The surface of the device is a brass disc that rests on three wooden feet. It has two graduated brass arms, pivoted about a central spindle, which may be clamped to any desired angular separation and rotated together. Glass magnifiers are attached to both arms. A small dial on the top of the central knob can be moved to record rotations of more than one full circle.
There are four unlabeled circles on the calculating rule, called a, b, c, and d. They go from the outer rim inward. Circle b is divided into 20 equal parts. Subdivisions of these parts are represented by a series of parallel curves extending between the outer rim and circle b. These, in combination with scales marked on the rim of the arms, allow one to measure subdivisions of the distance between equal parts. The outermost circle a is a logarithmic scale ranging from 1 to 10 twice. A series of lines between the two outer circles give intermediate values, which are read from the rotating arms. The circle c, just inside b, is divided from 0 to 90 degrees so that the sine of an angle indicated is given on the outer circle a. The parts of the scale are unequal, with the tens value of degrees from 10 to 49 indicated by large digits. The innermost circle d is divided for finding cosines.
Biography of John Nystrom
John William Nystrom was born in 1824 in Småland province, Sweden, as Johan Vilhelm Nyström. After receiving his engineering degree from Kungliga Tekniska Högskolan (Royal Technological Institute) in Stockholm, in the middle 1840s, he emigrated to America (he became a US citizen in 1854) and settled in Philadelphia, embarking on a career primarily focused on nautical engineering and steam vessels.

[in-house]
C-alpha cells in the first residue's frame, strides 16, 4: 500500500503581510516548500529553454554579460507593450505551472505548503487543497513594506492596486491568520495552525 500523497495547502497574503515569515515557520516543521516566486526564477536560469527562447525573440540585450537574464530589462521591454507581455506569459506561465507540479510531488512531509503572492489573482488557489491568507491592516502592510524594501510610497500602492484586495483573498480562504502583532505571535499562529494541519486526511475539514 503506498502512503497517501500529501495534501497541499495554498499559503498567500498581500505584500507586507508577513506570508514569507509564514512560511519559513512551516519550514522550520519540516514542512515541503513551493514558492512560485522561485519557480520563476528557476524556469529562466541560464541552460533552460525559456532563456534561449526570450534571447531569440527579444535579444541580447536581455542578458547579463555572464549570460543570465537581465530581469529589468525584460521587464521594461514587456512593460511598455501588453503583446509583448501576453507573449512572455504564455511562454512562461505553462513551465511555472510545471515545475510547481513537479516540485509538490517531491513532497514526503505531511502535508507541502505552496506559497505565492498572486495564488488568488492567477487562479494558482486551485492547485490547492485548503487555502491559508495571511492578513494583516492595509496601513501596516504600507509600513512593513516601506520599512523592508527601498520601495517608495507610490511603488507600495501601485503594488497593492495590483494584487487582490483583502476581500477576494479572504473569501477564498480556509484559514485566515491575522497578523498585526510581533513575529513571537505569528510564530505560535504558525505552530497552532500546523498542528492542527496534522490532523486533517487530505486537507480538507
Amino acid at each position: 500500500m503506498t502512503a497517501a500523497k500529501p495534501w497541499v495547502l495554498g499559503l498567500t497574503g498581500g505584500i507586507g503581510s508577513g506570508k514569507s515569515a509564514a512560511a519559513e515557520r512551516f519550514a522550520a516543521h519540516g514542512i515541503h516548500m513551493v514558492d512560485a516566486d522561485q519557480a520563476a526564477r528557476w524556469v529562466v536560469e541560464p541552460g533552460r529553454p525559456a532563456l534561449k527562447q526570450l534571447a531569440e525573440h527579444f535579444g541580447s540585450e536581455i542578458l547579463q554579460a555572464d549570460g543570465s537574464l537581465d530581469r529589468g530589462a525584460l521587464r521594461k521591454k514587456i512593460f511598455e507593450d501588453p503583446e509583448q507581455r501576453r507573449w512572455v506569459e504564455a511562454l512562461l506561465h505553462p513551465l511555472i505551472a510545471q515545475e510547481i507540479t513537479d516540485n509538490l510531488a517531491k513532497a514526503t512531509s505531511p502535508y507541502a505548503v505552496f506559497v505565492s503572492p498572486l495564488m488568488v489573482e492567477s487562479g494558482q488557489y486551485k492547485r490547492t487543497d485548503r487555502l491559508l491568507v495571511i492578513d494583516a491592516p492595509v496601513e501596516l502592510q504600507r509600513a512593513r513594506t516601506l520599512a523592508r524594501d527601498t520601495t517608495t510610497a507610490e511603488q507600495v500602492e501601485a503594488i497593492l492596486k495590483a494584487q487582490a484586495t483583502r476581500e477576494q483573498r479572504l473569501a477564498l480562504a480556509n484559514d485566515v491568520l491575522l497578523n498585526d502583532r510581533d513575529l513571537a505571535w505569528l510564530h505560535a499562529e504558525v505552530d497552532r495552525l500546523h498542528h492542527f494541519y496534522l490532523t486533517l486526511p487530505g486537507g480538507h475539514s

In 1859 Nystrom proposed a hexadecimal (base 16) system of notation, arithmetic, and metrology called the Tonal System. The system was described in a book from 1862 and in addition to new weights and measures, his proposal included a new calendar with sixteen months, a new system of coinage, and a hexadecimal clock with sixteen hours in a day. In 1875, Nystrom proposed a new duodecimal (base 12) system of notation, arithmetic, and metrology called the Duodenal System.
While in Philadelphia, Nystrom became a protégé of William Sellers (1824-1905) (see the nearby photo), a mechanical engineer, manufacturer, businessman, and inventor who filed more than 90 patents, president of the Franklin Institute, and for many years, head of the machine tool firm of William Sellers & Co., which was a very influential machine tool builder during the latter half of the 19th century.
Nystrom became an Assistant Secretary and Chief Engineer of the US Navy during the Civil War. He also spent a number of years abroad, advising both Russian (in the end of 1850s he was appointed as engineer in chief to the Volga-Don Railway and Don-Azoph Steam Navigation Company, Consulting Engineer to the Russian Steam Navigation and Trading, and designed a hydraulic pontoon-doc in Sankt-Peterburg), and Peruvian governments on their operation and deployment of steamships. Later on, he returned to the USA and spent his remaining years in Philadelphia, being quite active in the affairs of the Franklin Institute, as a member of the board and chairman.
Nystrom was the author of many other books and inventions besides the above-mentioned, such as: steam engines, refrigerator, hydraulic pontoon-dock, centripetal propeller, eye-pieces for telescopes, and others.
John William Nystrom died in Philadelphia, Pennsylvania, on 11 May 1885, at the age of 61.